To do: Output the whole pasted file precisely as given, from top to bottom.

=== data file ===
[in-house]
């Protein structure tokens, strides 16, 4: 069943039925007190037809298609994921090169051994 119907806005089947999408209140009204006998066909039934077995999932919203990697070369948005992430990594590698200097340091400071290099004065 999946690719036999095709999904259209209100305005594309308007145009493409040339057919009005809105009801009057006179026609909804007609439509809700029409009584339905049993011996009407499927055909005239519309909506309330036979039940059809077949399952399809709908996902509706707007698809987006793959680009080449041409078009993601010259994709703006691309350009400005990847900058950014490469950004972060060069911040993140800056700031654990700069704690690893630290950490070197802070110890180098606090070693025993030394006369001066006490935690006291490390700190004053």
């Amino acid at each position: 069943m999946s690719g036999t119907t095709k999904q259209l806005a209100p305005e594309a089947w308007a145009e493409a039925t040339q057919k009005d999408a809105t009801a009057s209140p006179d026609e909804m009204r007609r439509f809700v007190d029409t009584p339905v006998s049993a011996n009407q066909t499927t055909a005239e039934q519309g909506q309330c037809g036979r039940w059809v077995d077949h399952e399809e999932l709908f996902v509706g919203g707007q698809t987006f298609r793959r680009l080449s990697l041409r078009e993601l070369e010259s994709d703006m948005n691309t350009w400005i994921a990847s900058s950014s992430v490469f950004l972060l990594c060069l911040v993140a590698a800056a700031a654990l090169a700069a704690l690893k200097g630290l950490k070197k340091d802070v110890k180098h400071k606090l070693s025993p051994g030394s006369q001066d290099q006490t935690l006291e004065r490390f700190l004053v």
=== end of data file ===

[in-house]
């Protein structure tokens, strides 16, 4: 069943039925007190037809298609994921090169051994 119907806005089947999408209140009204006998066909039934077995999932919203990697070369948005992430990594590698200097340091400071290099004065 999946690719036999095709999904259209209100305005594309308007145009493409040339057919009005809105009801009057006179026609909804007609439509809700029409009584339905049993011996009407499927055909005239519309909506309330036979039940059809077949399952399809709908996902509706707007698809987006793959680009080449041409078009993601010259994709703006691309350009400005990847900058950014490469950004972060060069911040993140800056700031654990700069704690690893630290950490070197802070110890180098606090070693025993030394006369001066006490935690006291490390700190004053």
């Amino acid at each position: 069943m999946s690719g036999t119907t095709k999904q259209l806005a209100p305005e594309a089947w308007a145009e493409a039925t040339q057919k009005d999408a809105t009801a009057s209140p006179d026609e909804m009204r007609r439509f809700v007190d029409t009584p339905v006998s049993a011996n009407q066909t499927t055909a005239e039934q519309g909506q309330c037809g036979r039940w059809v077995d077949h399952e399809e999932l709908f996902v509706g919203g707007q698809t987006f298609r793959r680009l080449s990697l041409r078009e993601l070369e010259s994709d703006m948005n691309t350009w400005i994921a990847s900058s950014s992430v490469f950004l972060l990594c060069l911040v993140a590698a800056a700031a654990l090169a700069a704690l690893k200097g630290l950490k070197k340091d802070v110890k180098h400071k606090l070693s025993p051994g030394s006369q001066d290099q006490t935690l006291e004065r490390f700190l004053v």